sound card recommendations for shure se353

bubinasuit

Honorable
Aug 9, 2013
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I have a pair of shure se535 in ear monitors and I was wondering what sort of sound card I should get.

I was thinking the Asus Xonar Essence STX but im not sure if that would be the most appropriate card for them.

Would my card/headphone combo play nice together?
As well would my headphones be too loud when driven by it? (I'm worried because these headphones get really loud even when plugged into my ipod)


Thanks for bearing with me and my noobly questions.
 

spawnkiller

Honorable
Jan 23, 2013
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since they have a 119DB SNR (aka SPL/MV), if you want the best, you need to match this SNR as if you go higher, the monitors will be the cheap components and if you go lower with the sound card, the sound card will be the limiting factor for interferences and quality...

in the 120DB+ range and for professional use, check the ASUS Xonar Essense One (550$) or the Essence ST or the STX (210$)

Creative's equivalent is the Sound Blaster X-FI Titanium for 160$ (don't have the headphone amp and 116DB SNR) or the Sound Blaster ZXR for 250$ (124SB SNR)

The Xonar Xense is a cheaper option, not bad at 118DB SNR, still close but discountinued so you'll to be a little lucky to get one (120$)

Of course any cheaper sound card is still better than any onboard solution so if you don't have a enormous budget, please feel free to detail how much you want to put in that and we'll check for the best option for that price...

EDIT: SNR stands for Sound to Noise Ratio, basically it's a measurement for interferences resistance and quality of the input vs the output, the higher the better... for reference, onboard audio have only about a 80-90 DB SNR and every time you gain 1 DB, the quality double so it's totally exponential. In the 120DB range you're in Pro stuff

PS: if it was me i will go for an Essence ST (Legacy PCI) or STX (PCI-e) as it's the cheapest pro grade and really really good sound card
 

spawnkiller

Honorable
Jan 23, 2013
29
0
10,610
6
since they have a 119DB SNR (aka SPL/MV), if you want the best, you need to match this SNR as if you go higher, the monitors will be the cheap components and if you go lower with the sound card, the sound card will be the limiting factor for interferences and quality...

in the 120DB+ range and for professional use, check the ASUS Xonar Essense One (550$) or the Essence ST or the STX (210$)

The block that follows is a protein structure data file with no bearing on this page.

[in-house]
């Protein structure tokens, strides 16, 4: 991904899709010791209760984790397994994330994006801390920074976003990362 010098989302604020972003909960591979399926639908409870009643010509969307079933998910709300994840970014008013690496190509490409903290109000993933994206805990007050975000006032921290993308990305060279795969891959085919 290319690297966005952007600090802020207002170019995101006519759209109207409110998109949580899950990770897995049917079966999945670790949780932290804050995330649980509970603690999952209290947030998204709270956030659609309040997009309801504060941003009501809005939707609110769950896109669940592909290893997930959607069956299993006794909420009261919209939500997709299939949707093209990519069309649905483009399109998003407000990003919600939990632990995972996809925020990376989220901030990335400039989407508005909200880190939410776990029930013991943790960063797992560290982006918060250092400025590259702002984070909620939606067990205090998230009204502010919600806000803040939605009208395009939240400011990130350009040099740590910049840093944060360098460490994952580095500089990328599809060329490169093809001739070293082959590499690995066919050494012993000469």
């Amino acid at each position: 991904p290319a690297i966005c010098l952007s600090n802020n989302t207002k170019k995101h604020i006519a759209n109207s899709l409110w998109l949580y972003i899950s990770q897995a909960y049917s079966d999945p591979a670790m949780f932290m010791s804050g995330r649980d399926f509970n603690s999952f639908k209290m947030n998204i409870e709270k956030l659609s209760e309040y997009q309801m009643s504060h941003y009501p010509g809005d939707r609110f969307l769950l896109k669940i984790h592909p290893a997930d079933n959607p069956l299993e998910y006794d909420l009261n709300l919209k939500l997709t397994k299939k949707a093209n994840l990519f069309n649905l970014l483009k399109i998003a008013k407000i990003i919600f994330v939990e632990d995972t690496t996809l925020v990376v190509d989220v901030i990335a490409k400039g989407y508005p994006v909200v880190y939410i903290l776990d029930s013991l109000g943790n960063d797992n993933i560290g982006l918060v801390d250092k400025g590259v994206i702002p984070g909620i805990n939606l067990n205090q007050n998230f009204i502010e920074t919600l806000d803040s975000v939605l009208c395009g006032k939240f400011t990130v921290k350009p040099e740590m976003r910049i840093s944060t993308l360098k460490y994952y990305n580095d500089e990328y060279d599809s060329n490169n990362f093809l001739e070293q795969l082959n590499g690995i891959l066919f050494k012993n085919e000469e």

Creative's equivalent is the Sound Blaster X-FI Titanium for 160$ (don't have the headphone amp and 116DB SNR) or the Sound Blaster ZXR for 250$ (124SB SNR)

The Xonar Xense is a cheaper option, not bad at 118DB SNR, still close but discountinued so you'll to be a little lucky to get one (120$)

Of course any cheaper sound card is still better than any onboard solution so if you don't have a enormous budget, please feel free to detail how much you want to put in that and we'll check for the best option for that price...

EDIT: SNR stands for Sound to Noise Ratio, basically it's a measurement for interferences resistance and quality of the input vs the output, the higher the better... for reference, onboard audio have only about a 80-90 DB SNR and every time you gain 1 DB, the quality double so it's totally exponential. In the 120DB range you're in Pro stuff

PS: if it was me i will go for an Essence ST (Legacy PCI) or STX (PCI-e) as it's the cheapest pro grade and really really good sound card
 

thee_prisoner

Distinguished
I would take the bet if anybody(maybe .01 of people could doing many blind tests) could tell the difference between 90 SNR and 120 SNR. Most newer onboard sound chips are around 90 to 100 plus.

Now for professional use in terms of recording, it's just better to record a cleaner sound if you can, just in case. I'm Shure that the headphones monitors are nice but since the priced you payed for them why not add a sound card, what's another 100.00 to 200.00 dollars at this point. Many mp3 recordings are average at best, garbage in garbage out.

Happy listening, the Prisoner...

PS: I wanted to add this because video just because the perception of what people can hear and can't hear. Feel free to search around about Ethan Winer and what has done. http://www.youtube.com/watch?v=BYTlN6wjcvQ The video is techincal but does a good job of explaining, SNR, THD and other audio stats.
 
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